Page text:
Let’s make room in our minds and our lives for happiness, new skills, confidence, strength, accomplishment, all the things that create Self Love.

 

I want my kids to know the fun loving, silly, carefree me. And I can’t be that if I’m worried about whether my belly jiggles, if my dance moves aren’t cool, or whether I have the right kind of butt for this year’s trends.

 

This will take time, and effort. We are totally overhauling our mindset.

 

It will be worth it.

 

  • Search your mind for an “empty box”
  • Look inside, understand what meaning it has
  • Decide if it’s hurting or helping
  • If it’s hurting, or not helping, let it go
  • Fill that space with something positive (memories with your family, something you LOVE about yourself)
  • Repeat until it’s all good

 

This will be a life long practice, because we are constantly affected by our daily experiences and interactions. But as you continue to practice this elimination of negativity from your life, you will get better and better at it. You will learn to discern what’s worth keeping, or even worth noting.

 

Eventually negativity will fly right by you. You will get so good at recognizing unnecessary thoughts and feelings that you will see them coming.

I’m not there yet, I’m still working on it. I will be working on it forever. I am okay with that.

 

Being conscious of this habit is a great start.

 

Wanting to change it is a great next step.

 

Taking action in the best way I know possible means I’m not going to live under the rule of my fears but instead face them head on and grow as a person, and as a mother.

 

I really hope you come on this journey, too. We will grow and learn and expand our minds, once there is space to do so.

 

It’s time for spring cleaning.

 

Bye bye Empty Boxes, no room for you here.

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Stop Doing Shit You Hate

 

 

Stop doing things that don’t feel good.

 

Seriously.

 

Stop.

 

It’s hard. I know. I’ve been there.

 

You want to push it.

 

You want to lose the weight.

 

You want to get the abs back.

 

You want to fit back into your clothes and feel like yourself again.

 

Trust me when I tell you, PUSHING IT is not going to get you there.

 

You just had a baby. You just finished building a baby.

 

You need some time to rest from all that work.

 

And then you delivered it, in whatever manner, into this world.

 

You definitely need to recover from that.

 

And now you’re continuing to keep it alive, with all your attention, love, and patience.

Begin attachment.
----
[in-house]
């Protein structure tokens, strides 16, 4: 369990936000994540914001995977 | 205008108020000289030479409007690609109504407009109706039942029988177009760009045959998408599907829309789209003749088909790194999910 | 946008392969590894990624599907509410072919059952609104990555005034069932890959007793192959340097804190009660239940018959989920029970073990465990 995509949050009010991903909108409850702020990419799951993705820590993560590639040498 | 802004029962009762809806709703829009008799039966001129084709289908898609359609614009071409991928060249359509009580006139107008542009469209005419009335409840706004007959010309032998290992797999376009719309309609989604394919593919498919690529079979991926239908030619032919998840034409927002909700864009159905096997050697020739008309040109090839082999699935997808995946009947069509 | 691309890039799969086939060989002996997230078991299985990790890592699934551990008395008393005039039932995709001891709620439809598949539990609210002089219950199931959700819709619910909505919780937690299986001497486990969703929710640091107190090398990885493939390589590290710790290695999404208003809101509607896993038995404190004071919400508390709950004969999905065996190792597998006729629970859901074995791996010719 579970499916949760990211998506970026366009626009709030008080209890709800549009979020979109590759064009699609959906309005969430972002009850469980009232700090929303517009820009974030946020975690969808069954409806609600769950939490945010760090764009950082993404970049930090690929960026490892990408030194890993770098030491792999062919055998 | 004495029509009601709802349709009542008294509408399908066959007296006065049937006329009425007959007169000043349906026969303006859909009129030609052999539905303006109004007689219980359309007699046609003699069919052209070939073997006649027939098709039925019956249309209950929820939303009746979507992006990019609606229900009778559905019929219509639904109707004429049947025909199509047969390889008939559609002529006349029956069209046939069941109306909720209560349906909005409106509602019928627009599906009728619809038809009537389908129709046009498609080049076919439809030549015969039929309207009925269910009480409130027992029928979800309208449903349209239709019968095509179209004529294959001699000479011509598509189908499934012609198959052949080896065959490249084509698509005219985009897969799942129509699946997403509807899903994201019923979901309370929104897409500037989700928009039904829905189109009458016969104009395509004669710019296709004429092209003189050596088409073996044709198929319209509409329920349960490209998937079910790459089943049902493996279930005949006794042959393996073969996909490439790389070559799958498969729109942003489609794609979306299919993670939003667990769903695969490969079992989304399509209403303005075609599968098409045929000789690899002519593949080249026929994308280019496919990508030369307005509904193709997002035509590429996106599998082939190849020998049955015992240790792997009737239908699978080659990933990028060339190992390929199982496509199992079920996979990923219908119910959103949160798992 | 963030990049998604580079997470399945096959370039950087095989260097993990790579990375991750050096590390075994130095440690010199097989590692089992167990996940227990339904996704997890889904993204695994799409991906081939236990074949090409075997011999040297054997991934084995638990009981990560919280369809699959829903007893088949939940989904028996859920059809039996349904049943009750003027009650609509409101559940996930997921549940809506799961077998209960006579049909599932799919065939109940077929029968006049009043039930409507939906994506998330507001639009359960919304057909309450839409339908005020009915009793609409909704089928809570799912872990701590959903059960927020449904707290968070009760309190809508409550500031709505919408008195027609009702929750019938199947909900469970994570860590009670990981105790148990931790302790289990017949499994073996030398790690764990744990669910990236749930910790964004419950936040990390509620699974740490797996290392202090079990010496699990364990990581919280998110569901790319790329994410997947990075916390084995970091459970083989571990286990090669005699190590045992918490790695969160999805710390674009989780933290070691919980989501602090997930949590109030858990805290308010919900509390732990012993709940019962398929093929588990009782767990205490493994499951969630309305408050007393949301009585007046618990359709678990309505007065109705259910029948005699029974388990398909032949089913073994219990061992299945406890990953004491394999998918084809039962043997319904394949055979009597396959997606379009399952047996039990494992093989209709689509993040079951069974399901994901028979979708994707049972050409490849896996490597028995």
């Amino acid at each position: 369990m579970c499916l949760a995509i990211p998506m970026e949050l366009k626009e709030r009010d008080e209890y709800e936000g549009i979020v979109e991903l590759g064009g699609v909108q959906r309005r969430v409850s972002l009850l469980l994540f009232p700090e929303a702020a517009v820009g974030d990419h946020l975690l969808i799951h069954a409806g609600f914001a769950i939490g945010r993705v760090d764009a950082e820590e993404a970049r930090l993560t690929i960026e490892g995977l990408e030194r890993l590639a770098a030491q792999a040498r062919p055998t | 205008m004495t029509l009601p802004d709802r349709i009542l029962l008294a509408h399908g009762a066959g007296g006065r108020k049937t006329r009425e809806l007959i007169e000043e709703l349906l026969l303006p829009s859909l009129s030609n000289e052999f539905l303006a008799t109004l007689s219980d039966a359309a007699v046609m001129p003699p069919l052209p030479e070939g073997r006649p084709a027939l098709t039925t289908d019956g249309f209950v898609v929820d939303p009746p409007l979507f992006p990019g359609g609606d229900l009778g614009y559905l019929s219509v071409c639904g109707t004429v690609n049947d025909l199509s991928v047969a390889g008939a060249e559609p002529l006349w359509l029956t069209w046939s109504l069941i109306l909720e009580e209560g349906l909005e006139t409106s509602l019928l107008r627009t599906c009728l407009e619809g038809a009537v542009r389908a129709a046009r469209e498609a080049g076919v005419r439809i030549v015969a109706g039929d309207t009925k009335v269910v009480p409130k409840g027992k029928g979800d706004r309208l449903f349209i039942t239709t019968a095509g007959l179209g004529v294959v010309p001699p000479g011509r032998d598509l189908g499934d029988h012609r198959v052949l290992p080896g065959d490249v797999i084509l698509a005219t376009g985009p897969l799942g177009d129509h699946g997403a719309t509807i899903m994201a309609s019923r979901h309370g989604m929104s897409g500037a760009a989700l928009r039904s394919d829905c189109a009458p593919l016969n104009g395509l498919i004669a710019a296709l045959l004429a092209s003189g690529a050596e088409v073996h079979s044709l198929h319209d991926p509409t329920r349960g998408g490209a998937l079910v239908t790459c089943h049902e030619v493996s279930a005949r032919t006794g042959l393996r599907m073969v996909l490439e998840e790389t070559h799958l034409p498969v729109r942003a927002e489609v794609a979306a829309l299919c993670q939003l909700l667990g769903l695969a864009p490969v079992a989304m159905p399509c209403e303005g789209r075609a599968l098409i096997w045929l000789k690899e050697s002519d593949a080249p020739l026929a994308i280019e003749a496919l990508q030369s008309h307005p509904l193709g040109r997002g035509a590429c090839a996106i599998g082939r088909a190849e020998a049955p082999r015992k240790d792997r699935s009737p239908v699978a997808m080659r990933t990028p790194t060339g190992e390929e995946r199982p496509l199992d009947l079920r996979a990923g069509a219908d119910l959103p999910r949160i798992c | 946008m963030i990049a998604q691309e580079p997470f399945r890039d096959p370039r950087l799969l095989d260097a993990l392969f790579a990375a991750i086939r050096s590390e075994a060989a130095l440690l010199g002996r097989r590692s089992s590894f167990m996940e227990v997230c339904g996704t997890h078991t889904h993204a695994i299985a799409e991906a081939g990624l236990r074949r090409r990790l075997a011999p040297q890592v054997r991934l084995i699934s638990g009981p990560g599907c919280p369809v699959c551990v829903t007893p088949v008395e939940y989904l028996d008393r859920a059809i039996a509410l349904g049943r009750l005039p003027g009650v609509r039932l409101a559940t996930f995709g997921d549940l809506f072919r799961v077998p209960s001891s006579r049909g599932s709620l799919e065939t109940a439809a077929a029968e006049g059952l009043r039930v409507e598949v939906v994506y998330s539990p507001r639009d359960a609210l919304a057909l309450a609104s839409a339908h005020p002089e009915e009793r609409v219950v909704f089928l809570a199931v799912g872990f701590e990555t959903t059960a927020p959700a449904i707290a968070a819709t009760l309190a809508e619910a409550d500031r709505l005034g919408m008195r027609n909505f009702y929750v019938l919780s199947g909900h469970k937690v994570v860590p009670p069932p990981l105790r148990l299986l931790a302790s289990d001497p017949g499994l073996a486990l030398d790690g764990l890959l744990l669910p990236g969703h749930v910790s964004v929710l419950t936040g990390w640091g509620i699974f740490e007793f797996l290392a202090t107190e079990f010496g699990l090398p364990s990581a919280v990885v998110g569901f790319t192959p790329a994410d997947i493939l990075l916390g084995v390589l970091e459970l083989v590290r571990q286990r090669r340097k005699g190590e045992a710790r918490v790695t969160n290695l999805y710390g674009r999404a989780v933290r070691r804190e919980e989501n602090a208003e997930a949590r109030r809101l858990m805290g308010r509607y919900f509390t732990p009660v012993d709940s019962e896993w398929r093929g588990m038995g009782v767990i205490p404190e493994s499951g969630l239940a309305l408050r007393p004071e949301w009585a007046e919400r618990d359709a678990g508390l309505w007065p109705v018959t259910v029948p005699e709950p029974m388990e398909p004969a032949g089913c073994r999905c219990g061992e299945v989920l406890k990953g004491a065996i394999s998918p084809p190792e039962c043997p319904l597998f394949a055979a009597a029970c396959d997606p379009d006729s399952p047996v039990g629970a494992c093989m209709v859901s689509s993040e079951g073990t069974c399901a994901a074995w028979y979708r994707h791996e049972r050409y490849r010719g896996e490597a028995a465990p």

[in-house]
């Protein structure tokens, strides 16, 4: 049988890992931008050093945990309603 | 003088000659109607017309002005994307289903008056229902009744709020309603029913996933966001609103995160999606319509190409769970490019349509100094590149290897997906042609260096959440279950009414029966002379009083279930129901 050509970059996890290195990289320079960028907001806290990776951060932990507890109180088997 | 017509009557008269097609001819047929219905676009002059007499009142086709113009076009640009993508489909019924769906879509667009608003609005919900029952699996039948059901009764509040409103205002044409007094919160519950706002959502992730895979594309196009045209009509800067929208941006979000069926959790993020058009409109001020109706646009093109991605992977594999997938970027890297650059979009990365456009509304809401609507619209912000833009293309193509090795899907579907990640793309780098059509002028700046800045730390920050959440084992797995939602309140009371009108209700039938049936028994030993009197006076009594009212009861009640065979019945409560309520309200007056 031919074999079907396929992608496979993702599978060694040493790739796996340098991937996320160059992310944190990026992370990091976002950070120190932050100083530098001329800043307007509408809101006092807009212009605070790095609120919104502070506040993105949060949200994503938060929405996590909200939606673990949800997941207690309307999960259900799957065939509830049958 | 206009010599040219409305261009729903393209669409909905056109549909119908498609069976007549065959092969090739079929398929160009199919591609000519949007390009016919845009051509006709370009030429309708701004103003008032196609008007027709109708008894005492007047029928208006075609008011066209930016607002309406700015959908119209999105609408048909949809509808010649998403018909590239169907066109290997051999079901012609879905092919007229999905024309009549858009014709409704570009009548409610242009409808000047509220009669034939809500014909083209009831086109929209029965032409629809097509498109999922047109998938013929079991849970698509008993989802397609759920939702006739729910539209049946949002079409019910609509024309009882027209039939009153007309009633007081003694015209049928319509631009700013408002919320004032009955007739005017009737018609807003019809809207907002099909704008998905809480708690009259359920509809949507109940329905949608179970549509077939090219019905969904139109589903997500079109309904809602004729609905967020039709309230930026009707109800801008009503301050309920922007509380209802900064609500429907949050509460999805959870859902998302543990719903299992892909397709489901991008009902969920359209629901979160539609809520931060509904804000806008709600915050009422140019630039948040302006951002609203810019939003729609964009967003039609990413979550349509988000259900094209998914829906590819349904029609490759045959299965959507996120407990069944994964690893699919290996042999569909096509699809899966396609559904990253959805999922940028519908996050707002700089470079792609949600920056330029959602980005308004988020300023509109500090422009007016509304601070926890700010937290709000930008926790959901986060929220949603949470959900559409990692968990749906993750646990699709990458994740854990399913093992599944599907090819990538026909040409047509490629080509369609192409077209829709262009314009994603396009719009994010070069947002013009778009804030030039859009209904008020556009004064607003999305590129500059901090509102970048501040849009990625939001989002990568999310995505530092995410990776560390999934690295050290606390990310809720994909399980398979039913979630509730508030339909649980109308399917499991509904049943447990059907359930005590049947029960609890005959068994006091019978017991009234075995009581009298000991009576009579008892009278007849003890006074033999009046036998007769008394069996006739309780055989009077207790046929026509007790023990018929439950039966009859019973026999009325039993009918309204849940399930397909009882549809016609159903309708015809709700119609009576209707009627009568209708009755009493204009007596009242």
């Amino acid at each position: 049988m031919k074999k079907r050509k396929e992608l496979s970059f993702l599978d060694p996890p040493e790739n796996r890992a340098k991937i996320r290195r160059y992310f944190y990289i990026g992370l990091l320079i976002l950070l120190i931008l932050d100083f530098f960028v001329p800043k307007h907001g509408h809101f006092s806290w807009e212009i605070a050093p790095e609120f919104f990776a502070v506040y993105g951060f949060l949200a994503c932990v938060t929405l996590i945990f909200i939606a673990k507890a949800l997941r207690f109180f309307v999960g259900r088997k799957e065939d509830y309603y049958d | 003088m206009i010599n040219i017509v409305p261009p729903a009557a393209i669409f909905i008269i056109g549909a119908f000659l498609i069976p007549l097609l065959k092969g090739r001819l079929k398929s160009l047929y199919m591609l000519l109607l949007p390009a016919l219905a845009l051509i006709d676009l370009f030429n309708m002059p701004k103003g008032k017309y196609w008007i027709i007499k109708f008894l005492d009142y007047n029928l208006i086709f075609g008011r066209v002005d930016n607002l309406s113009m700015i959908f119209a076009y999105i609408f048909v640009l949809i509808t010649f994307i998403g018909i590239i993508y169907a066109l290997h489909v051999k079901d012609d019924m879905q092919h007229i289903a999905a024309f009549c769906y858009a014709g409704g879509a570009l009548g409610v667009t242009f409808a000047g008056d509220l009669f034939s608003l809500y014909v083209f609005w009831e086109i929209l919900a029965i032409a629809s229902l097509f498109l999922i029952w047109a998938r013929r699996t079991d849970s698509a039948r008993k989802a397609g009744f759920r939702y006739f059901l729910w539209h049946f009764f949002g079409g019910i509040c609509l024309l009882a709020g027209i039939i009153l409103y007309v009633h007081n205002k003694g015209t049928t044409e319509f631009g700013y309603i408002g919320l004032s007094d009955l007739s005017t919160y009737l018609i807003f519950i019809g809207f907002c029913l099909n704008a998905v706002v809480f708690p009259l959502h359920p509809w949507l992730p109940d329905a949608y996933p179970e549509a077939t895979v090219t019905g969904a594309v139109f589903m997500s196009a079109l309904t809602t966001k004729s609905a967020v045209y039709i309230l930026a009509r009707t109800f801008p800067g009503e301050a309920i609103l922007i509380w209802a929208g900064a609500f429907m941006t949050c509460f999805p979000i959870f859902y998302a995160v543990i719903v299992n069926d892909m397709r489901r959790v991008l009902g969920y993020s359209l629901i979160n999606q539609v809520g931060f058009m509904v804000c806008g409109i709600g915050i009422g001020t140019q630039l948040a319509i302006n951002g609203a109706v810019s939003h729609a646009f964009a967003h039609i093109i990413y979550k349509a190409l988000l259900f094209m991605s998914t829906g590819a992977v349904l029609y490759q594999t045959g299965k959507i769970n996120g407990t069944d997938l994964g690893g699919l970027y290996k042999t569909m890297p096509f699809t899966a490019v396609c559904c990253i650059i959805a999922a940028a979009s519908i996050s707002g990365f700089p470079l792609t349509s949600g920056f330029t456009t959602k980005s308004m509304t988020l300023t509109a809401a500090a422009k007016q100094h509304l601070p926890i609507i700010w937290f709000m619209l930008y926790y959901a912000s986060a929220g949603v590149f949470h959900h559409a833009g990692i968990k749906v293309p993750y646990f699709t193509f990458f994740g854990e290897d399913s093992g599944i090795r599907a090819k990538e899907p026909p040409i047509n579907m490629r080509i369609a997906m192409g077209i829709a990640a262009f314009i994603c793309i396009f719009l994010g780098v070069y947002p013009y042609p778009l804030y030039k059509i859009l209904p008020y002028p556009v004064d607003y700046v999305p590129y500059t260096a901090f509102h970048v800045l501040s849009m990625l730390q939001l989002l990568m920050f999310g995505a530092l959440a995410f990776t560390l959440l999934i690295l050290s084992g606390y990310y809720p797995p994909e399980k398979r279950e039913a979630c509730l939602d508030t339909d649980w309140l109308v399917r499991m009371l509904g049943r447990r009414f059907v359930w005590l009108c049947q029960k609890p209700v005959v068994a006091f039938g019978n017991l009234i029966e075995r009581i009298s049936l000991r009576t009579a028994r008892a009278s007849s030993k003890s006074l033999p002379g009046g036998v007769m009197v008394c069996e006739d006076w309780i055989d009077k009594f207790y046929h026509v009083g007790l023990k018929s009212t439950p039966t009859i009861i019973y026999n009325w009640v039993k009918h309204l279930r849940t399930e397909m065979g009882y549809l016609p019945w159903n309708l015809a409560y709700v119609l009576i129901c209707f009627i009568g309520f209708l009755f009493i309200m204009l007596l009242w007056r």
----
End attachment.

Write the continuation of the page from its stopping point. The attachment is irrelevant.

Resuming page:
You’re probably not eating enough.

 

You’re definitely not sleeping enough.

 

And now you’re going to add an intense workout program? Or worse, just intense exercise with no program?

 

No.

 

Please, STOP.

 

Slow down, and let your body recover.

 

I understand. You feel like you need to catch up, to “bounce back” as quick as some other moms do. There’s nothing bouncy about post partum. It’s slow, it’s soft.

 

Our bodies are designed to make babies. They are designed to recover from having those babies. But not on your timeline. You can’t out train the postpartum phase. You can’t burn off the fat your body stores to help you survive after giving birth. The harder you try, it’ll just hold on tighter.

 

You can’t suck in a stomach that just held a baby, any more than you suck it in when the baby was in there. More importantly, you shouldn’t, it won’t do anything but have you holding your breath all day. Breathe. Relax.

 

Here’s what you can do; you can enjoy these precious moments you have with your new baby. You can LOVE and RESPECT your body for all its done for you in the last 9 months (and beyond). You can relax, sleep, watch your baby grow. Feed her, feed yourself, focus on growth and recovery, not fat loss. That baby needs you. That baby does not care if you get back in your jeans in 6 weeks, 6 months, 6 years. Don’t kid yourself, you’re a mom now, you will be wearing stretchy pants for the next 3-18 years any way.

 

I get it, I really do. I have been there. I’ve also recovered from the injuries that occur, both mental and physical, from rushing back into an exercise program before I was ready.

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the body that oreos built
the body that oreos built

I spent the first year of my son’s life trying to lose weight. Trying to run off the pounds I had eagerly gained during nine months of pregnancy. I was happy to eat burgers, oreos, and dill pickle chips while I was pregnant. To plump myself up and enjoy the roundness of pregnancy. But then I expected my body to do the impossible. I wanted my body to shed the weight with the birth of my baby. I put the responsibility of losing weight it took almost a year to gain, onto myself, and expected it to happen LITERALLY overnight.